The San Francisco Opera's production of Rimsky-Korsakov's
"The Tsar's Bride" is a powerful drama in the Russian Grand Opera
tradition with lavish sets and costumes by Zack Brown. It's set in the 17th
century during the reign of Ivan the Terrible. This production is designed exactly
to Rimsky-Korsakov's specifications. In Act 1, all props and wall hangings are
specified. In Act 2, houses on left and right, Autumn leaves, monastery in background,
are as the composer directed it.
The curtain rises on the Oprichniki, or Tsar's
Bodyguard, Gryaznoy recounting his youthful debauchery, but he's in love now
with the beautiful Marfa. Unfortunately for him, she's in love with her childhood
sweetheart, Lykov. Servants put torches in the holders, and the lights come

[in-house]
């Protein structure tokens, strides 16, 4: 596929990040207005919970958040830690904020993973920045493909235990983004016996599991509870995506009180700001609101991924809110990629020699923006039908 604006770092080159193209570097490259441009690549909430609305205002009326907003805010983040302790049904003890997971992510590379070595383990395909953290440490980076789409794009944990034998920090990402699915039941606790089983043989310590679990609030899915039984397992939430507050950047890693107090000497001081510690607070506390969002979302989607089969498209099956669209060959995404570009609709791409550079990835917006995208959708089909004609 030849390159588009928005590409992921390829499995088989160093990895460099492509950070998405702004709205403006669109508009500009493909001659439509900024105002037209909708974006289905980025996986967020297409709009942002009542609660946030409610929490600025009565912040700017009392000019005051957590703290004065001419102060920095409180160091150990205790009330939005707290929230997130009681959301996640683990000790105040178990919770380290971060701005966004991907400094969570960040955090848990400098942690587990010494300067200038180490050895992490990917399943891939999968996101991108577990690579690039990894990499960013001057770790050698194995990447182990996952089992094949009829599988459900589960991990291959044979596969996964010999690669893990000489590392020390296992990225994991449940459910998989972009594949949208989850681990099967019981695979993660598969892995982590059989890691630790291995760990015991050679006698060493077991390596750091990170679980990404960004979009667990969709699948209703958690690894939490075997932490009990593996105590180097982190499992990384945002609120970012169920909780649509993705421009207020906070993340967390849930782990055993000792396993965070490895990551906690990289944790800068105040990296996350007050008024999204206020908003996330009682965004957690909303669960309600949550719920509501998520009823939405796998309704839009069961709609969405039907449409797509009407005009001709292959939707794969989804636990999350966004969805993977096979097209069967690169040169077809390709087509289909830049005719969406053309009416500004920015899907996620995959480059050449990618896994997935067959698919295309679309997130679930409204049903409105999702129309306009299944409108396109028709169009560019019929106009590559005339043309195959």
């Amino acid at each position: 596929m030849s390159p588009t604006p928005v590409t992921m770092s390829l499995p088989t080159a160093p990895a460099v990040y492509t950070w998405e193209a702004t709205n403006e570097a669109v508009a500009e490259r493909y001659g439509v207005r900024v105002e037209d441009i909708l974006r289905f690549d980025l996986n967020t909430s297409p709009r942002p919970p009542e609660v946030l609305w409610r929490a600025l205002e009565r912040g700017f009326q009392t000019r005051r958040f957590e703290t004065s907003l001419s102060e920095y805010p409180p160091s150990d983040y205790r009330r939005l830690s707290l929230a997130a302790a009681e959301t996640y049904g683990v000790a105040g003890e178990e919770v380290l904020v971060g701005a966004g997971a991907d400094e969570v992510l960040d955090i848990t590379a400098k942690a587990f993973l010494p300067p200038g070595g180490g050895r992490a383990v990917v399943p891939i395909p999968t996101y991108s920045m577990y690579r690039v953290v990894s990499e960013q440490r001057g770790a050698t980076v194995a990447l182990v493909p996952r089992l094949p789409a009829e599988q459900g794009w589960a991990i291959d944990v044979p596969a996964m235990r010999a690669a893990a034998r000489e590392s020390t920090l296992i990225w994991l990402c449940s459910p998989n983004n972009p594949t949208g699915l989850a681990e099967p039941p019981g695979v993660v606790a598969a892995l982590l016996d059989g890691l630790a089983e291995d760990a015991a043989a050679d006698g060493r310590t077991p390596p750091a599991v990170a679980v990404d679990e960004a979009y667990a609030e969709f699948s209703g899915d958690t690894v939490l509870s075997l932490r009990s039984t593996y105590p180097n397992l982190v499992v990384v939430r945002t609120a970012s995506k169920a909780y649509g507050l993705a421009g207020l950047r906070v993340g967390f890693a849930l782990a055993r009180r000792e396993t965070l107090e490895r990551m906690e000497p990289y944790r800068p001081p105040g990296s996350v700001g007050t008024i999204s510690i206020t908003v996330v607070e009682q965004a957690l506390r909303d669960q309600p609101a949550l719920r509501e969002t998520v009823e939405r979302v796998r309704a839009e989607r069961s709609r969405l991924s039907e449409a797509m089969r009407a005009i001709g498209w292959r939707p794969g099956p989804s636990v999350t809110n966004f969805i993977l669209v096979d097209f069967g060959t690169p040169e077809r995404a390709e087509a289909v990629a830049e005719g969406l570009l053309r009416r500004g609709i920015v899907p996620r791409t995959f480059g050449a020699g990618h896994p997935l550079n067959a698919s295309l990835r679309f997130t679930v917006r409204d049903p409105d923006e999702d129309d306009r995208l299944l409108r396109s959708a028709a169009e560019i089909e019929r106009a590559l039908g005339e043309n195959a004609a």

up on the interior of what looks like a well appointed hunting lodge of the
period. The Oprichniks and others arrive and the male chorus concludes with
a tremolo effect that sounds almost like a CD skipping. It's the first of numerous
exceptional vocal effects for the evening.
Lykov sings an idyllic aria about the beauty
of Germany, where he has been living. They propose a toast to the Tsar, and
six women do a lively folk dance in praise of the hop-vine and beer. The company
concludes with general celebration. After the banquet Lyubasha sings a melancholy
song about how she renounced her own true love, Gryaznoy, who looks away.
Olga Borodina is sweet and tender as she mourns the loss of her love, but there's